Here is some of the text by Andy Newman from the article:
At the city’s often-threadbare fringes, there is an inescapable sense of lonesomeness. There might be a Last Stop Deli, a forlorn bar, a maintenance yard populated mostly by rows of empty trains. There is, surprisingly often, a cemetery.
Yet to visit all the system’s extremities is to see that the last stop is not a single, monolithic place. There are subway lines that end, logically, where the city runs out of land; lines that end, anticlimactically, where builders ran out of money; even a few that fetch up in bustling downtowns of one sort or another. From the marshy lowlands of Tottenville to the lush hills of Riverdale to the ceaseless clangor of Flushing, the end of the line manages to take in the entire breadth of the city beyond Midtown Manhattan.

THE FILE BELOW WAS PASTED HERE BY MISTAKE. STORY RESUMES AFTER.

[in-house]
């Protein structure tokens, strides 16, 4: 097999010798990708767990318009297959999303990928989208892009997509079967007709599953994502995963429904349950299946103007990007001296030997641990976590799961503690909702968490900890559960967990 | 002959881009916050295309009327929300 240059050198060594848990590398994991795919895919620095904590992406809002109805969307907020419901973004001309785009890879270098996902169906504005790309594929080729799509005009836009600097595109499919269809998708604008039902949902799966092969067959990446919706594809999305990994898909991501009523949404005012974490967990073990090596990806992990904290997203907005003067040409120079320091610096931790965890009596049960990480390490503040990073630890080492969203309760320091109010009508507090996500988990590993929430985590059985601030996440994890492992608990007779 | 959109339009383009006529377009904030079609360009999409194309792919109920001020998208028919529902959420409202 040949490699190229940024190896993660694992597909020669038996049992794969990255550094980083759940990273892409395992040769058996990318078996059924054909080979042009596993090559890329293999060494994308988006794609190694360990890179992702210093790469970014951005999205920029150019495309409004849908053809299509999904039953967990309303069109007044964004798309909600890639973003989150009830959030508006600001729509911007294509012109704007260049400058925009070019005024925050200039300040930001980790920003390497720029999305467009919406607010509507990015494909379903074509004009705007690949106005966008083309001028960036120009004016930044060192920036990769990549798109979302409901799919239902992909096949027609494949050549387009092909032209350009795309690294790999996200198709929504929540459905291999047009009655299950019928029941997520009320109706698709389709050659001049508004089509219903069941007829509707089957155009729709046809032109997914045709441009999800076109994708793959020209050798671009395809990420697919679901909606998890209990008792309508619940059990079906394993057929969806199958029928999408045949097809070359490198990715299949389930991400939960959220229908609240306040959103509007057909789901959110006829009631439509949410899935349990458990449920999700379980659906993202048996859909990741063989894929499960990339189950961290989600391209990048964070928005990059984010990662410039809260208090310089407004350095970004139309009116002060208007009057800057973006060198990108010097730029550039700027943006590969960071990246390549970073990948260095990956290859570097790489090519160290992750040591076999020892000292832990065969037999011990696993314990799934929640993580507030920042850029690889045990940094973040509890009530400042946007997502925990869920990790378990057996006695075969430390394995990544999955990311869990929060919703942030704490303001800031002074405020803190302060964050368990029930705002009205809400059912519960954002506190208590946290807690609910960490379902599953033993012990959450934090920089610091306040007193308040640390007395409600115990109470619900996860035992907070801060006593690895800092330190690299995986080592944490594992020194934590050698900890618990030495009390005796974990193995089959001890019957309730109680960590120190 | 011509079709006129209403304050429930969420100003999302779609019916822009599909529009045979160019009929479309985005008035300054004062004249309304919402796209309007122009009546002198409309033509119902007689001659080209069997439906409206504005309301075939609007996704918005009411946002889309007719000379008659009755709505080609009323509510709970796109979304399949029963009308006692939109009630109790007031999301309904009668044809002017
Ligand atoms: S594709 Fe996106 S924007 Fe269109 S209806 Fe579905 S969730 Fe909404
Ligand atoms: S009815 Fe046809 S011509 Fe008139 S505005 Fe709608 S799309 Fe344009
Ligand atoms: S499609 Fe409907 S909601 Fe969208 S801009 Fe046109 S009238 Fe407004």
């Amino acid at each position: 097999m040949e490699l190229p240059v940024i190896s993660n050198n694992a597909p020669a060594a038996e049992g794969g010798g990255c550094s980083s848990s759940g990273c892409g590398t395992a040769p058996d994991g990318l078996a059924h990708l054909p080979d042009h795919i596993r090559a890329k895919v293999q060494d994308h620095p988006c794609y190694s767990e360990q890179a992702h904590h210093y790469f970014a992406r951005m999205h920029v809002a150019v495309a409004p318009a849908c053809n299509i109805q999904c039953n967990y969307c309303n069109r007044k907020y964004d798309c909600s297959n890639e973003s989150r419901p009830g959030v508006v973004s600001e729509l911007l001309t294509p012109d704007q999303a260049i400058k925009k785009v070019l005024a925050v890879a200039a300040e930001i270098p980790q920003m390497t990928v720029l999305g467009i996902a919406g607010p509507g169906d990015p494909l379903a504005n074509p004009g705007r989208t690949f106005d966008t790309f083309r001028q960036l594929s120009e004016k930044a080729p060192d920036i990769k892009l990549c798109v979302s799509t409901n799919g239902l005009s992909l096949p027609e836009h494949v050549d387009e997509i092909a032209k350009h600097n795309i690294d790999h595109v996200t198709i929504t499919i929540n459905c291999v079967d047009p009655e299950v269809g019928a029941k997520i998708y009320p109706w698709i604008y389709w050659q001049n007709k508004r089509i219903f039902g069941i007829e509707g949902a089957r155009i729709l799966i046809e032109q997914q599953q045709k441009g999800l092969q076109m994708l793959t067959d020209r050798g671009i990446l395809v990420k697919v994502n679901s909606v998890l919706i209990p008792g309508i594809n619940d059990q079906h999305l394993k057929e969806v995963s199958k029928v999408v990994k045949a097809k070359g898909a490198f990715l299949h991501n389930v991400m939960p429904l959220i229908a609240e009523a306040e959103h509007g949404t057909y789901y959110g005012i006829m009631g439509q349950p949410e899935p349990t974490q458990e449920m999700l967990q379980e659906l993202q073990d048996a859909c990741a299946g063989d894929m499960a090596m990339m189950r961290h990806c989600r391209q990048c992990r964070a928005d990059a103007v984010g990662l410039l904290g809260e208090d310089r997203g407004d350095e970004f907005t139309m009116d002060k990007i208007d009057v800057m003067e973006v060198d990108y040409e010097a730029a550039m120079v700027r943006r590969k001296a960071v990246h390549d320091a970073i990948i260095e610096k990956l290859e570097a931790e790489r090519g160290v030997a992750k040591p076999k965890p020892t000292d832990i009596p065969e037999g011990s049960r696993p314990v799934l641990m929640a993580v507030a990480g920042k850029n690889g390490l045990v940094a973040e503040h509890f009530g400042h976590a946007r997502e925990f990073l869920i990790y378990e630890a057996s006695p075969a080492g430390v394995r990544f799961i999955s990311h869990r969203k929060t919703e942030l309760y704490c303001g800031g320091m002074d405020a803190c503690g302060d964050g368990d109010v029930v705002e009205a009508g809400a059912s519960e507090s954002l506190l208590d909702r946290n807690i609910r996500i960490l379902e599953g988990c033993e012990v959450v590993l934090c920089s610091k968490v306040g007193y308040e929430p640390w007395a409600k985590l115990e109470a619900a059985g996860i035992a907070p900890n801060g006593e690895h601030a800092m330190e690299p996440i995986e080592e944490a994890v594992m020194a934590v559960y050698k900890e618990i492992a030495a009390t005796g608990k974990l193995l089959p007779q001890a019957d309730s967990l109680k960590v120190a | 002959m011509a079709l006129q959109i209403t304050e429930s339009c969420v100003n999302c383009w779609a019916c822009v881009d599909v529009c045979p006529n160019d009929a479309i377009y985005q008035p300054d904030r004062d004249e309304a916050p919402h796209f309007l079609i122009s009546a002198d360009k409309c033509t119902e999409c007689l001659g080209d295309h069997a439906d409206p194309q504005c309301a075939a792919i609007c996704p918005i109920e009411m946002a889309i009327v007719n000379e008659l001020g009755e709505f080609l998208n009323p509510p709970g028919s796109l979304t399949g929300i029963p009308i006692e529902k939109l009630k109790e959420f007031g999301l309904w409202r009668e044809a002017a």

Photos by Richard Perry via NY Times
I have to mention that some of the photographs remind me of some of the "not last stops" of some of the subway systems in cities like Atlanta, GA, where, particularly on the south side of the city, some of the stations exist in desolation, quarantined from the urban areas they are intended to serve by other infrastructure or vast parking lots catering to that city's culture of auto-mobility.
Below is a diagram I produced last year showing why MARTA stations in the city of Atlanta produce the island effect:what Disney could do at these locations?
NY Times article found via Planetizen